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La Rioja Wine Region

Karyn Lewis
WOW I – Fall 2006
Characteristics unique to the region
The Rioja wine region is located in northern Spain, in the valley of the Ebro river. Situated in the
three provinces of La Rioja, Alava and Navarra, it’s divided into three regions. These include the
Rioja Alta and Rioja Alavesa in the west, and the Rioja Baja in the east. The vineyards cover
approximately148,200 acres and vary in altitude from 300-600 meters. The Rioja region is
sheltered from the worst Atlantic weather-related influences by nearby mountain ranges, and the
Ebro River runs right through it to provide much needed water for the vines. The winters are cold
and the summers warm but never real hot.

Although Rioja covers a relatively small area, it holds several different types of soil and climatic
conditions. The land slopes downwards moving from west to east, and the climate becomes
increasingly dry and hot due to the Mediterranean influence. Additionally, there are three types of
soil found within the Rioja wine region. Half the area is Alluvial, which is found in areas
throughout the region near the Ebro river. These plots are large, flat, and have ideal depth and
river stones. One quarter of the region is ferrous clay, which is sloping land that’s hard with deep,
hard rock and is also found in large plots across the area. Another quarter of the region is chalky
clay, found in specific areas in small, tarraced plots. These soil and weather conditions affect the
development of the vines and result in the distinctive characteristics for which the wines from the
Rioja region are known.

Grape varieties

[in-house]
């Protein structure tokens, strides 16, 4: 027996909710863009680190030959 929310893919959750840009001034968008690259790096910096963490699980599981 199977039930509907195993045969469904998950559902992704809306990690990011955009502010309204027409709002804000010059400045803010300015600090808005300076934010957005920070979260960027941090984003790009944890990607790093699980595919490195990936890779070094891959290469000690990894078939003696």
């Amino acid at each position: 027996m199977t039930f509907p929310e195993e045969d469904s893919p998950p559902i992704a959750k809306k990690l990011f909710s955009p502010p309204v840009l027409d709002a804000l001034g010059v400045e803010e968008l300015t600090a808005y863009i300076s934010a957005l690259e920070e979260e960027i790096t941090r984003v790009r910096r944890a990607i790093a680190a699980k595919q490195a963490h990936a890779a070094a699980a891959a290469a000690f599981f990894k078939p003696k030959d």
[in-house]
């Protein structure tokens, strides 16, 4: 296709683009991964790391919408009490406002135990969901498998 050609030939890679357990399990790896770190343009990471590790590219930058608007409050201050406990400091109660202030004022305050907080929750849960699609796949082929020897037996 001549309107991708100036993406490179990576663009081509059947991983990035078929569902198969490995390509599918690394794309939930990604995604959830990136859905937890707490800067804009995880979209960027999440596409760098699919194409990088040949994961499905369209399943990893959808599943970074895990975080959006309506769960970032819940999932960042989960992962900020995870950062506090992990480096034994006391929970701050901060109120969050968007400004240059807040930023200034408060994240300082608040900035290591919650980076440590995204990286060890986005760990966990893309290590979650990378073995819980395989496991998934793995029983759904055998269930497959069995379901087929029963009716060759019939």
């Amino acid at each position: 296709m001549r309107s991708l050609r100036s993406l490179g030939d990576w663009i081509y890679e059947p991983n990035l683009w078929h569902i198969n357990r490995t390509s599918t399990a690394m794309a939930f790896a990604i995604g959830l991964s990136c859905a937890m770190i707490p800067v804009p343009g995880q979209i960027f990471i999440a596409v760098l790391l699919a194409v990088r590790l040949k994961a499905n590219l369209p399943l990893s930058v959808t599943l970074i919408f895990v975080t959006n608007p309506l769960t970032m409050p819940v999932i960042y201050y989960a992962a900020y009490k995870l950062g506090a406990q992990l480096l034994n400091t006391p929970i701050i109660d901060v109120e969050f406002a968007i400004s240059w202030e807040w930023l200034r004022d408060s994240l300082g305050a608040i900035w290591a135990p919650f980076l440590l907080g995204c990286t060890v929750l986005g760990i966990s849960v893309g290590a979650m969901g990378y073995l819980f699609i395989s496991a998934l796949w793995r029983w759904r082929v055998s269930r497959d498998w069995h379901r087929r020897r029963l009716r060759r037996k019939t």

Rioja wines are assigned to three categories: crianza—the youngest, most common, and least
expensive; reserva; and the finest wines, gran reserva. Rioja reds are based on Tempranillo,

Spain's greatest red grape, blended with varying amounts of Garnacha, Mazuelo and Graciano.
Rioja whites are based on Viura with some Malvasia grapes and are clean and crisp with a fresh
citrus taste. The types of grapes grown in the region are those permitted by the regulations of the
Denominación de Origen Calificada Rioja. These grape varieties have been studied closely and
specifically selected for the area.

Of the reds, the Tempranillo variety is the most steadily grown grape type of the Rioja region,
representing about 61% of the total taken in. The Garnacha variety have slowly decreased in
favor of the Temranillo type but is known for its range of wine-making possibilities according to
the environmental conditions and production process. Mazuelos are prone to mildew but bears
more fruit than most varieties. This type originated in France and requires warmer temperatures
to ripen properly. Gracianos are internationally known for their Spanish origin. It is the most
aromatic of all the varieties grown in the Rioja region, and is predicted to grow in quantity in
upcoming years.

Of the whites, Viura grapes are the dominant variety grown in the Rioja region. This type is more
productive than most reds grown in the area and is mainly found in Spain. Malvasia grapes are
distinctly known for their ripened reddish-yellow color. There are many varieties of the same
name throughout the world, but are not regarded the same as those gorwn in the Rioja region.
White Garnacha grapes occupy the smallest area of all the Riojan vines. This grape variety is
similar to its red counterpart but is not known well in the Rioja area.

Wine Culture & History

Rioja claims a longer wine history than Bordeaux but the modern Spanish wine owes much of its
character to Bordeaux's influence. French vinification techniques and the practice of aging wines
in small oak barrels was introduced early, although American oak is preferred over French oak.
In the Middle Ages, winemaking in the Mediterranean area was linked with Monks. At that time
the Rioja region took extreme precautions every step of the way. In the early 1600’s, for example,
the mayor of the time banned carriages from passing along the roads next to cellars ―for fear that
the vibration from these vehicles might affect the juice and the aging of our precious wines‖.

The quality of Rioja wines have been guaranteed since the year 1650. In 1787 the Royal
Economic Society of Rioja Winegrowers was established, aiming to increase the development

and production of wines in the region. In the 20th
century, the Royal Decree was made, defining the